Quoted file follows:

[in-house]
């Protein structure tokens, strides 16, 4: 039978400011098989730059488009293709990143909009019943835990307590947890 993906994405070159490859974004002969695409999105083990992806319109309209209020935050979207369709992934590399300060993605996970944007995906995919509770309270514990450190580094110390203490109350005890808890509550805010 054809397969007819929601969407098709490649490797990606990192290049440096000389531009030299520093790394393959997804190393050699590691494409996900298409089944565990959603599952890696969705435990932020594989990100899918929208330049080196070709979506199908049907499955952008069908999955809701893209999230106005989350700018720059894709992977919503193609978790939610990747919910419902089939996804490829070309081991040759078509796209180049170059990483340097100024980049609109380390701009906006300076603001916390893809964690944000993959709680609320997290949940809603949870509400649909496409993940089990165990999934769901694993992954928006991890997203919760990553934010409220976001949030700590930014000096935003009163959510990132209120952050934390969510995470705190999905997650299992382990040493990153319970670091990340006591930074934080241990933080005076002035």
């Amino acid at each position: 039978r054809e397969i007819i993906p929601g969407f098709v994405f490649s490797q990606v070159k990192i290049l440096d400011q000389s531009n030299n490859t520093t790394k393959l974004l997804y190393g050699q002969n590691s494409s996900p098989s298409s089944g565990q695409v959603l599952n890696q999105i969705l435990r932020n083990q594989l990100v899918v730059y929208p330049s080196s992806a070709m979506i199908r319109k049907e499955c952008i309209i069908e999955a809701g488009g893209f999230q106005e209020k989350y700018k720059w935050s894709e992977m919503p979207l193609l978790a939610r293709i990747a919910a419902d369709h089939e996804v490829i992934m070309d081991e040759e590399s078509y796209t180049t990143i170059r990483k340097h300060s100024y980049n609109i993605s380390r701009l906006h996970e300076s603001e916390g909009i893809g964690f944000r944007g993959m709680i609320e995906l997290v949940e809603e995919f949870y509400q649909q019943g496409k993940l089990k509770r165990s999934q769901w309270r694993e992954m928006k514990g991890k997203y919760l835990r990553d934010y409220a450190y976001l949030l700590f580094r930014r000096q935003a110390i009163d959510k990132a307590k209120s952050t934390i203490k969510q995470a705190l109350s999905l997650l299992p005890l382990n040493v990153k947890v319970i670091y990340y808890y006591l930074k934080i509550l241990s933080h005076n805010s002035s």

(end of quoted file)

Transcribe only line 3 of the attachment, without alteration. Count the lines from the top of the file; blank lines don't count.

């Amino acid at each position: 039978r054809e397969i007819i993906p929601g969407f098709v994405f490649s490797q990606v070159k990192i290049l440096d400011q000389s531009n030299n490859t520093t790394k393959l974004l997804y190393g050699q002969n590691s494409s996900p098989s298409s089944g565990q695409v959603l599952n890696q999105i969705l435990r932020n083990q594989l990100v899918v730059y929208p330049s080196s992806a070709m979506i199908r319109k049907e499955c952008i309209i069908e999955a809701g488009g893209f999230q106005e209020k989350y700018k720059w935050s894709e992977m919503p979207l193609l978790a939610r293709i990747a919910a419902d369709h089939e996804v490829i992934m070309d081991e040759e590399s078509y796209t180049t990143i170059r990483k340097h300060s100024y980049n609109i993605s380390r701009l906006h996970e300076s603001e916390g909009i893809g964690f944000r944007g993959m709680i609320e995906l997290v949940e809603e995919f949870y509400q649909q019943g496409k993940l089990k509770r165990s999934q769901w309270r694993e992954m928006k514990g991890k997203y919760l835990r990553d934010y409220a450190y976001l949030l700590f580094r930014r000096q935003a110390i009163d959510k990132a307590k209120s952050t934390i203490k969510q995470a705190l109350s999905l997650l299992p005890l382990n040493v990153k947890v319970i670091y990340y808890y006591l930074k934080i509550l241990s933080h005076n805010s002035s």